NZIM : The 2020 Manager – Success is all about people

For the 60 years the New Zealand Institute of Management has been in existence, people have been the focus of our reason for being. And now the world of enterprise is beginning to understand why. It is people that deliver success, no matter how efficient the processes or how clever the technologies.
The world of management is catching up with the realities of life, particularly life in the fast lane. In the past decade organisations have focused on financial performance. Before that it was new technology and before that again, processes. Now organisational success is all about people performance, flexibility and creativity, and recent research out of Australia backs up this thinking.
A study released earlier this year by Boston Consulting Group (BCG) on how the role of Australia’s, and I believe New Zealand’s, senior managers will change between now and 2020 says that improving people performance will be part of the core agenda for the next generation of executives. The report argues that given ongoing labour shortages, “managing and improving the performance of people in future is likely to demand the same levels of attention and rigour that financial processes do today”. We agree.
But why this switch in emphasis and sudden recognition of the importance of people in the management process? In word: change. Between now and 2020 things will be dramatically different. The impact of that change is new agenda for managers and executives. They will, as the BCG study suggests, need to respond to “major changes in their external environment, globally and domestically, as well as changes in the workplace”. Expectations of manager’s role are changing too, as is the way we assess their performance.
“The new executive agenda will place responsibility on education and human resource specialists to develop the next generation of executives and up-skill the current generation,” says BCG. Which is exactly where NZIM sees itself playing an increasingly influential role in the ongoing development of this country’s leaders and managers.
Working through the changes that will confront us in the next 14 years highlights just why things will be different for managers in 2020. Take the generational shift in the labour market for instance. Baby Boomers have dominated proceedings for the past few generations and now there are generations X – the materialists of the ’80s, and Y – the children of the Boomers who have grown up in period of prolonged and relatively undisturbed economic growth.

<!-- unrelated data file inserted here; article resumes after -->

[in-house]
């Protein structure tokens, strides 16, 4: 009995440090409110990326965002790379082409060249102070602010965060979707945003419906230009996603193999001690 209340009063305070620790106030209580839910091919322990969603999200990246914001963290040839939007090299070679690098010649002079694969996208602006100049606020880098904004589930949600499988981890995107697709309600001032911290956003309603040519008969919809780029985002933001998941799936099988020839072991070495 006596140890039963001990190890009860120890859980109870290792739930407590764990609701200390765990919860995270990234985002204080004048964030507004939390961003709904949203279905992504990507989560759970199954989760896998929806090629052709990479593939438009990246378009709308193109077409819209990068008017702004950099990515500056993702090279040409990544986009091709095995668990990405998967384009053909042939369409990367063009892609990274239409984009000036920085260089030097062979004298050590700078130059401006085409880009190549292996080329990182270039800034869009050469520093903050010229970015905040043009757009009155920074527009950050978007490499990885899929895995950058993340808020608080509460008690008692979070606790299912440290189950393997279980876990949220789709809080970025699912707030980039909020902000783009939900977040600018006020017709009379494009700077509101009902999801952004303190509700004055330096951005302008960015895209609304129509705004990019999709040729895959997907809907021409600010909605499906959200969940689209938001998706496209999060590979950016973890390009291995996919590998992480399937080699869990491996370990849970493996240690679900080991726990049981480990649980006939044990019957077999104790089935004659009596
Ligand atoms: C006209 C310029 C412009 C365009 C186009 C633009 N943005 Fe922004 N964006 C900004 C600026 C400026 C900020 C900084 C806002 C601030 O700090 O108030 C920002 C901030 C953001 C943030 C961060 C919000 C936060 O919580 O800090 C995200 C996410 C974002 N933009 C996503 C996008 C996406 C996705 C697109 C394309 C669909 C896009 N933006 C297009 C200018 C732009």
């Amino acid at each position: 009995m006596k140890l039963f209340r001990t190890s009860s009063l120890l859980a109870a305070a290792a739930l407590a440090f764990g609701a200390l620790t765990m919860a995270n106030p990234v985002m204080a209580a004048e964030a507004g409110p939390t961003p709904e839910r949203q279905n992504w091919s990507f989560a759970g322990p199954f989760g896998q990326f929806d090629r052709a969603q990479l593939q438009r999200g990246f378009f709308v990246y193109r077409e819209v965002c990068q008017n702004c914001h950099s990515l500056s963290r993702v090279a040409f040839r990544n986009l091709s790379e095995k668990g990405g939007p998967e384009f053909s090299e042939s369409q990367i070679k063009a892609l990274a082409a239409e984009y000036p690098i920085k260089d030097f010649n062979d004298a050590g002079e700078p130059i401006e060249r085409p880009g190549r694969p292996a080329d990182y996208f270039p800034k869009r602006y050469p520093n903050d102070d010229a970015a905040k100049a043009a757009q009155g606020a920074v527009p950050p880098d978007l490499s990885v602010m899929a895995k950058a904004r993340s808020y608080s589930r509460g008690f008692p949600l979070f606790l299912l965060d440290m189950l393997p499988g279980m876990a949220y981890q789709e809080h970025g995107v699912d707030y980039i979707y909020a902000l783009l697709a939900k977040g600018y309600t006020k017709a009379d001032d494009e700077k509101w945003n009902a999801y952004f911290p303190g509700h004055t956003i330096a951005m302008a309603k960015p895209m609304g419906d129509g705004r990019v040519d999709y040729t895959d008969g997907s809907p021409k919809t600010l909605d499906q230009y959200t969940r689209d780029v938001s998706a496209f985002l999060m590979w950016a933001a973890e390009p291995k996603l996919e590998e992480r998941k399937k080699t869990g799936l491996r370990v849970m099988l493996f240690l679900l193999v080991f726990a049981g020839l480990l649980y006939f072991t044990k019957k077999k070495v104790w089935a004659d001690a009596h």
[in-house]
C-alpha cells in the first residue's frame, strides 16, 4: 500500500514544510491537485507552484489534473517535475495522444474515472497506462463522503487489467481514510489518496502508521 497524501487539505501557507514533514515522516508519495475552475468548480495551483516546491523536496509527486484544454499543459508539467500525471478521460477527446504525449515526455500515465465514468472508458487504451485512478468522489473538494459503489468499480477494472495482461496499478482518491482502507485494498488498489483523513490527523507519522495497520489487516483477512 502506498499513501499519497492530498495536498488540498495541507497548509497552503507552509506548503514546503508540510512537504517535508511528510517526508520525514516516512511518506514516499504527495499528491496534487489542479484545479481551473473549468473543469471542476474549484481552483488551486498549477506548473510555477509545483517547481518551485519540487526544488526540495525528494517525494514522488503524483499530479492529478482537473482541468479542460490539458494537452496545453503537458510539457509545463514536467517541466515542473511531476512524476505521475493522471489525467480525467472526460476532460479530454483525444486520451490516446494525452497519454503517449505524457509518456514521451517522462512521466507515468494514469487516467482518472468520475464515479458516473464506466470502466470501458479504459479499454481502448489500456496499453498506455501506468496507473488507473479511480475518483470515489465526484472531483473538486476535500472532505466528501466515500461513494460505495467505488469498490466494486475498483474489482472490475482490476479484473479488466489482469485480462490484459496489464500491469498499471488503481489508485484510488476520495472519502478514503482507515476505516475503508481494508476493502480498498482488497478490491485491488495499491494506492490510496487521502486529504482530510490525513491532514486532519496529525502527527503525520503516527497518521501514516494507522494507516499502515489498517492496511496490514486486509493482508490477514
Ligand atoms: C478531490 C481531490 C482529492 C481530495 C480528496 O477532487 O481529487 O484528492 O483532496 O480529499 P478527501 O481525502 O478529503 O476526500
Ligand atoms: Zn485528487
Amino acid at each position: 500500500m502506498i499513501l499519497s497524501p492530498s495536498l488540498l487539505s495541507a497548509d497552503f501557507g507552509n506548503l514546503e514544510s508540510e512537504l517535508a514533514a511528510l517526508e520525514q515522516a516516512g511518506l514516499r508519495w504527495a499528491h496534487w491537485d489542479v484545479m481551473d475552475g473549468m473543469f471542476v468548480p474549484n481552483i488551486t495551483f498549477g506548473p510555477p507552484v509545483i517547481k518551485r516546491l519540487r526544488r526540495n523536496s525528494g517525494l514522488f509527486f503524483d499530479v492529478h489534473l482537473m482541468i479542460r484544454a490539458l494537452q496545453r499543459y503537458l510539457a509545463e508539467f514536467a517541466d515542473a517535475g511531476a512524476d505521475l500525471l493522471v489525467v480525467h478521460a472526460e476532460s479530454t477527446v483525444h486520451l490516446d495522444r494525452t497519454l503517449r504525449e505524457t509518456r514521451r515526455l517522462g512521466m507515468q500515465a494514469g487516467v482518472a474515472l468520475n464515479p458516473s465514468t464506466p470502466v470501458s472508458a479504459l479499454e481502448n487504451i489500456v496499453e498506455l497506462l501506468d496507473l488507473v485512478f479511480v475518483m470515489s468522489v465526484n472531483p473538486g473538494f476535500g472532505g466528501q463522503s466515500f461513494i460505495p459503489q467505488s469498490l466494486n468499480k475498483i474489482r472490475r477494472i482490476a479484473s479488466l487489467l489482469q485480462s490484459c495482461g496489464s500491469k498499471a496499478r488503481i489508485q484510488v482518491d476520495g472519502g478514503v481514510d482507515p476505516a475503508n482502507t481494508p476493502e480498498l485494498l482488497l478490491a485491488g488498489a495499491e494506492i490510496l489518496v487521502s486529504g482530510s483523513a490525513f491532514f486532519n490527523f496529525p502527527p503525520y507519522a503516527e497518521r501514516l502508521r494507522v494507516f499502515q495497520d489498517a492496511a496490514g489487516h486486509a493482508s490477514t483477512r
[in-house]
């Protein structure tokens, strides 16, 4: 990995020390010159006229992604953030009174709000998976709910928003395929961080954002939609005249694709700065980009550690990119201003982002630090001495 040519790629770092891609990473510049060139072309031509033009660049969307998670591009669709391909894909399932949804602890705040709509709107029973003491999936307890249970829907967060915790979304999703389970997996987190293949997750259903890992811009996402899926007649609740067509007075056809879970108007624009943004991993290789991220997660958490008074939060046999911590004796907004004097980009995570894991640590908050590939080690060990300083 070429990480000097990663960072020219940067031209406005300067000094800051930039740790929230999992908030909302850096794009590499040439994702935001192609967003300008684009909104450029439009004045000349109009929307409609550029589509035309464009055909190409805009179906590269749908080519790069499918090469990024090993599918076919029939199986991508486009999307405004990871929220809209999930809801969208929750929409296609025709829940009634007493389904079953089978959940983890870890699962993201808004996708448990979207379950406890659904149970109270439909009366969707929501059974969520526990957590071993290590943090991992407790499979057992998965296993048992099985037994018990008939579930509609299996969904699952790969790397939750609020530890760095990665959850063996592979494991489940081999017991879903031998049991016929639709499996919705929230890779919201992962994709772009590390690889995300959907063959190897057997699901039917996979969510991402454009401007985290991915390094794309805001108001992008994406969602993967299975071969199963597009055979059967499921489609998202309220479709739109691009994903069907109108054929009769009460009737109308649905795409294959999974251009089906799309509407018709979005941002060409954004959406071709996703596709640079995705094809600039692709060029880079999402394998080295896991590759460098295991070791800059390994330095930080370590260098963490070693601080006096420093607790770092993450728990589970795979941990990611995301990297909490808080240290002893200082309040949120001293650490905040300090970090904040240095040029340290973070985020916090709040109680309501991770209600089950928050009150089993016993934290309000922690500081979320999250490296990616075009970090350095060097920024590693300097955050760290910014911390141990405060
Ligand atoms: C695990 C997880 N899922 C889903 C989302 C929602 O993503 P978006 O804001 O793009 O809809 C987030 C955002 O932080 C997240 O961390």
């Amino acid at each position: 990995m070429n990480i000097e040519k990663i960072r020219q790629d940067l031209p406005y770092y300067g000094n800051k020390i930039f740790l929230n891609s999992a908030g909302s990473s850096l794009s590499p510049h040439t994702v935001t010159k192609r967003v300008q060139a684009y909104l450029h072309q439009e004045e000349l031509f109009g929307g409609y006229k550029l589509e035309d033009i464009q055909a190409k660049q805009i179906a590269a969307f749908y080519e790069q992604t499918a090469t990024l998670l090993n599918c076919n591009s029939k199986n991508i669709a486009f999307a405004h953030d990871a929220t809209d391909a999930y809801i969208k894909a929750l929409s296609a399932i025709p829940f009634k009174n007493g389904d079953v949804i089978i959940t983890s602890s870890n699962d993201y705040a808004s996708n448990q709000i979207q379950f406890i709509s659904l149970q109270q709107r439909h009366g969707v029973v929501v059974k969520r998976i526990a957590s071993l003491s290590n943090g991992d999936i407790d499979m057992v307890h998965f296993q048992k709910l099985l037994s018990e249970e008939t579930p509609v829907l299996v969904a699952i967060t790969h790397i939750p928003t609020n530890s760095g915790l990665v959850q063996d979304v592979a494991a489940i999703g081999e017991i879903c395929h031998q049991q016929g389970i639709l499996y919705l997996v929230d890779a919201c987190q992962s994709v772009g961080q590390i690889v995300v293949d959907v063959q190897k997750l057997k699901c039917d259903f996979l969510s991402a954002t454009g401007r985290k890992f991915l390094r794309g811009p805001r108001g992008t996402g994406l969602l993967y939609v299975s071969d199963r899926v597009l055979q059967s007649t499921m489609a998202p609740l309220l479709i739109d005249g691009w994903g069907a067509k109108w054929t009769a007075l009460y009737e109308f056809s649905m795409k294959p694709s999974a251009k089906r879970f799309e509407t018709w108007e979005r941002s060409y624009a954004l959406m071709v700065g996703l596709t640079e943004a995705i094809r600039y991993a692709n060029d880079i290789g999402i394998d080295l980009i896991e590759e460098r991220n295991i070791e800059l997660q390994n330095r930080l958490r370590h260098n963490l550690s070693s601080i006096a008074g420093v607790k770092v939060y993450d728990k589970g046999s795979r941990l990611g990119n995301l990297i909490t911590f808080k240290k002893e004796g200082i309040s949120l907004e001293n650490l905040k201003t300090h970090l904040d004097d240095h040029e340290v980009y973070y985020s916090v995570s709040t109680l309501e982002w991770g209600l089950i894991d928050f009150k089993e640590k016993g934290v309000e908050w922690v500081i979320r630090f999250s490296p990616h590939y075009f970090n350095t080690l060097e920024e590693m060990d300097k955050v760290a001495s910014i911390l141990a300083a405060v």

Each of these generations brings different outlook on life and different set of needs and values. “None fits readily into traditional working arrangements,” says the BCG study. Consequently, tomorrow’s executive will be confronted with cross-generational management challenge which will be intensified by “period of structural labour shortage” as skilled people demand an increasing say in the way their workplaces operate. Managers will need the skills and practices to meet much more complex and diverse set of needs and preferences than those faced by today’s managers.
And then there is the changing global economic order of things. Globalisation may have been on the agenda for 20 years now but its impacts and consequences are intensifying and will continue to do so over the next 15 years. As the British magazine The Economist recently pointed out: “globalisation is unstoppable”. The rise and rise of China and India is changing the world economic order and “driving significant long-term rebalancing of industrial activities towards lower-cost economies”. And that is changing our economy and our traditional trading patterns and partners.
Globalisation and its many manifestations will be continuing feature of executive life in Australia and New Zealand. Executives will increase their focus on outside markets, travel more and spend more of their careers in other countries. “They will need to take the building of language and inter-cultural skills more seriously,” says the BCG report. This is call that New Zealand’s Asia Knowledge Group has been making just as loudly and even more persistently. And managers’ understanding of offshoring, supply chain management and diverse workforces will need to improve.